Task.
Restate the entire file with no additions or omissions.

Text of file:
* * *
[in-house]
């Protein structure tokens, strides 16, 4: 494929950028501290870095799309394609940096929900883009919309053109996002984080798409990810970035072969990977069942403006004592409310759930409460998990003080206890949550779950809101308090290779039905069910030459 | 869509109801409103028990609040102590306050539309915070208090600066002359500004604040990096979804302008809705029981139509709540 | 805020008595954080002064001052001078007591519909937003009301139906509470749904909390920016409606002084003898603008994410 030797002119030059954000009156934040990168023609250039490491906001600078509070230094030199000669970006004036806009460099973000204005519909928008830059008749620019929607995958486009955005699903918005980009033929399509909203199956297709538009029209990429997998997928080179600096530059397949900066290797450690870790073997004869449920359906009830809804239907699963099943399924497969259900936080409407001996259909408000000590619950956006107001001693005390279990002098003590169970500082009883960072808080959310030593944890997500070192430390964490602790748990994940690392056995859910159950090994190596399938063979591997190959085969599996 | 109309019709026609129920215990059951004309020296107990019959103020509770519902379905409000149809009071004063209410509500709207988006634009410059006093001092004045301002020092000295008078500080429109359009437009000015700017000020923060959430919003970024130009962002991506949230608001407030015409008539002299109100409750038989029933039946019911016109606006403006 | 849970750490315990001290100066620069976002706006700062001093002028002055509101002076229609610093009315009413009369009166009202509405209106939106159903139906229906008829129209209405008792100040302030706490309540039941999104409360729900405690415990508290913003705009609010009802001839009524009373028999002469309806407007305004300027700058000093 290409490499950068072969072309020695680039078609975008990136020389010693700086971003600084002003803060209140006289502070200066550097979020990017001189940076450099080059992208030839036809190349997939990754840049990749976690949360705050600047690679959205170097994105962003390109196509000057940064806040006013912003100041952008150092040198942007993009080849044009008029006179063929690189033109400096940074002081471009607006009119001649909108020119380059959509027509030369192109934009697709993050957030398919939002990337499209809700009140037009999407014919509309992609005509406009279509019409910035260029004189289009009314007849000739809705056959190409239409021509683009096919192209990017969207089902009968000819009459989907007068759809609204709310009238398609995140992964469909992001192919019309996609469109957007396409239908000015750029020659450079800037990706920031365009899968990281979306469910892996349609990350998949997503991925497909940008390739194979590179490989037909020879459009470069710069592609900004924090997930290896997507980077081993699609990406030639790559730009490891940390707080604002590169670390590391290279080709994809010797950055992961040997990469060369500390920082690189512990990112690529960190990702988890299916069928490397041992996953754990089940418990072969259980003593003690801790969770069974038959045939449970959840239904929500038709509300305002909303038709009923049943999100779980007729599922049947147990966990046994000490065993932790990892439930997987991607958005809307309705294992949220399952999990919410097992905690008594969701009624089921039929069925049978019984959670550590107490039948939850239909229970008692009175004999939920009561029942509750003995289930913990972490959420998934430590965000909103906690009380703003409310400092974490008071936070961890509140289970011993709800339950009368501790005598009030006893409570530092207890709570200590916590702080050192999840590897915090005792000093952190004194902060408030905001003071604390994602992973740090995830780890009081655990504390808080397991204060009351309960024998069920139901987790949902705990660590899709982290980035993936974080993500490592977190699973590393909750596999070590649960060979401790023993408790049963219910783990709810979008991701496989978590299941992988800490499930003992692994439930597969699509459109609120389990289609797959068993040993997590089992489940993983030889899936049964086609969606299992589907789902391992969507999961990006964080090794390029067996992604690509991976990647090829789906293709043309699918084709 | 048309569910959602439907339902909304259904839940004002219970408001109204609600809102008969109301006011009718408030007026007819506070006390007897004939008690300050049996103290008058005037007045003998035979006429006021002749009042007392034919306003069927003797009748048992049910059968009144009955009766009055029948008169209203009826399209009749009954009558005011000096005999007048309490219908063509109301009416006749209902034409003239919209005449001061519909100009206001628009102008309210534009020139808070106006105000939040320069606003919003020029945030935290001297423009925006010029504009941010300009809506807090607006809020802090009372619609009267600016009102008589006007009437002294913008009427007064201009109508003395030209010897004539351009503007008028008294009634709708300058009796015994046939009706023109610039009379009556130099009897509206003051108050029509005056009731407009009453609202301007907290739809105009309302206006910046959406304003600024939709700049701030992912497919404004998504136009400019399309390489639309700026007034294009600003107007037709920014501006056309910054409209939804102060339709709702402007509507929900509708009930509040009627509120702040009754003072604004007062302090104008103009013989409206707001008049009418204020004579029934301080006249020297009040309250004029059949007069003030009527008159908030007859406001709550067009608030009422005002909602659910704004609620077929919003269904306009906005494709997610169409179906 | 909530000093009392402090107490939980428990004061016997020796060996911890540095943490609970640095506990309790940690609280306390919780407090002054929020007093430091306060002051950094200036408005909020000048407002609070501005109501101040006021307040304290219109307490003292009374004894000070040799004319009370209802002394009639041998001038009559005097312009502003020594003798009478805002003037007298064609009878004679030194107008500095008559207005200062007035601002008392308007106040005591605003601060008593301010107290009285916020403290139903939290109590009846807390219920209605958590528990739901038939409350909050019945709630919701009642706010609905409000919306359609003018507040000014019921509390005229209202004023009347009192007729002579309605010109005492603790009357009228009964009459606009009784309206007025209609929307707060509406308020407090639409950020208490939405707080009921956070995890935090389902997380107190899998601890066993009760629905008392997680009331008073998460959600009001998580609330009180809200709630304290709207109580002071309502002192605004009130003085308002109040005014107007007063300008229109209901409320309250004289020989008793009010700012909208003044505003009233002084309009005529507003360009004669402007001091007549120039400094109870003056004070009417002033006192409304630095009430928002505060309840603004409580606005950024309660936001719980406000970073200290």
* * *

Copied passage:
[in-house]
């Protein structure tokens, strides 16, 4: 494929950028501290870095799309394609940096929900883009919309053109996002984080798409990810970035072969990977069942403006004592409310759930409460998990003080206890949550779950809101308090290779039905069910030459 | 869509109801409103028990609040102590306050539309915070208090600066002359500004604040990096979804302008809705029981139509709540 | 805020008595954080002064001052001078007591519909937003009301139906509470749904909390920016409606002084003898603008994410 030797002119030059954000009156934040990168023609250039490491906001600078509070230094030199000669970006004036806009460099973000204005519909928008830059008749620019929607995958486009955005699903918005980009033929399509909203199956297709538009029209990429997998997928080179600096530059397949900066290797450690870790073997004869449920359906009830809804239907699963099943399924497969259900936080409407001996259909408000000590619950956006107001001693005390279990002098003590169970500082009883960072808080959310030593944890997500070192430390964490602790748990994940690392056995859910159950090994190596399938063979591997190959085969599996 | 109309019709026609129920215990059951004309020296107990019959103020509770519902379905409000149809009071004063209410509500709207988006634009410059006093001092004045301002020092000295008078500080429109359009437009000015700017000020923060959430919003970024130009962002991506949230608001407030015409008539002299109100409750038989029933039946019911016109606006403006 | 849970750490315990001290100066620069976002706006700062001093002028002055509101002076229609610093009315009413009369009166009202509405209106939106159903139906229906008829129209209405008792100040302030706490309540039941999104409360729900405690415990508290913003705009609010009802001839009524009373028999002469309806407007305004300027700058000093 290409490499950068072969072309020695680039078609975008990136020389010693700086971003600084002003803060209140006289502070200066550097979020990017001189940076450099080059992208030839036809190349997939990754840049990749976690949360705050600047690679959205170097994105962003390109196509000057940064806040006013912003100041952008150092040198942007993009080849044009008029006179063929690189033109400096940074002081471009607006009119001649909108020119380059959509027509030369192109934009697709993050957030398919939002990337499209809700009140037009999407014919509309992609005509406009279509019409910035260029004189289009009314007849000739809705056959190409239409021509683009096919192209990017969207089902009968000819009459989907007068759809609204709310009238398609995140992964469909992001192919019309996609469109957007396409239908000015750029020659450079800037990706920031365009899968990281979306469910892996349609990350998949997503991925497909940008390739194979590179490989037909020879459009470069710069592609900004924090997930290896997507980077081993699609990406030639790559730009490891940390707080604002590169670390590391290279080709994809010797950055992961040997990469060369500390920082690189512990990112690529960190990702988890299916069928490397041992996953754990089940418990072969259980003593003690801790969770069974038959045939449970959840239904929500038709509300305002909303038709009923049943999100779980007729599922049947147990966990046994000490065993932790990892439930997987991607958005809307309705294992949220399952999990919410097992905690008594969701009624089921039929069925049978019984959670550590107490039948939850239909229970008692009175004999939920009561029942509750003995289930913990972490959420998934430590965000909103906690009380703003409310400092974490008071936070961890509140289970011993709800339950009368501790005598009030006893409570530092207890709570200590916590702080050192999840590897915090005792000093952190004194902060408030905001003071604390994602992973740090995830780890009081655990504390808080397991204060009351309960024998069920139901987790949902705990660590899709982290980035993936974080993500490592977190699973590393909750596999070590649960060979401790023993408790049963219910783990709810979008991701496989978590299941992988800490499930003992692994439930597969699509459109609120389990289609797959068993040993997590089992489940993983030889899936049964086609969606299992589907789902391992969507999961990006964080090794390029067996992604690509991976990647090829789906293709043309699918084709 | 048309569910959602439907339902909304259904839940004002219970408001109204609600809102008969109301006011009718408030007026007819506070006390007897004939008690300050049996103290008058005037007045003998035979006429006021002749009042007392034919306003069927003797009748048992049910059968009144009955009766009055029948008169209203009826399209009749009954009558005011000096005999007048309490219908063509109301009416006749209902034409003239919209005449001061519909100009206001628009102008309210534009020139808070106006105000939040320069606003919003020029945030935290001297423009925006010029504009941010300009809506807090607006809020802090009372619609009267600016009102008589006007009437002294913008009427007064201009109508003395030209010897004539351009503007008028008294009634709708300058009796015994046939009706023109610039009379009556130099009897509206003051108050029509005056009731407009009453609202301007907290739809105009309302206006910046959406304003600024939709700049701030992912497919404004998504136009400019399309390489639309700026007034294009600003107007037709920014501006056309910054409209939804102060339709709702402007509507929900509708009930509040009627509120702040009754003072604004007062302090104008103009013989409206707001008049009418204020004579029934301080006249020297009040309250004029059949007069003030009527008159908030007859406001709550067009608030009422005002909602659910704004609620077929919003269904306009906005494709997610169409179906 | 909530000093009392402090107490939980428990004061016997020796060996911890540095943490609970640095506990309790940690609280306390919780407090002054929020007093430091306060002051950094200036408005909020000048407002609070501005109501101040006021307040304290219109307490003292009374004894000070040799004319009370209802002394009639041998001038009559005097312009502003020594003798009478805002003037007298064609009878004679030194107008500095008559207005200062007035601002008392308007106040005591605003601060008593301010107290009285916020403290139903939290109590009846807390219920209605958590528990739901038939409350909050019945709630919701009642706010609905409000919306359609003018507040000014019921509390005229209202004023009347009192007729002579309605010109005492603790009357009228009964009459606009009784309206007025209609929307707060509406308020407090639409950020208490939405707080009921956070995890935090389902997380107190899998601890066993009760629905008392997680009331008073998460959600009001998580609330009180809200709630304290709207109580002071309502002192605004009130003085308002109040005014107007007063300008229109209901409320309250004289020989008793009010700012909208003044505003009233002084309009005529507003360009004669402007001091007549120039400094109870003056004070009417002033006192409304630095009430928002505060309840603004409580606005950024309660936001719980406000970073200290």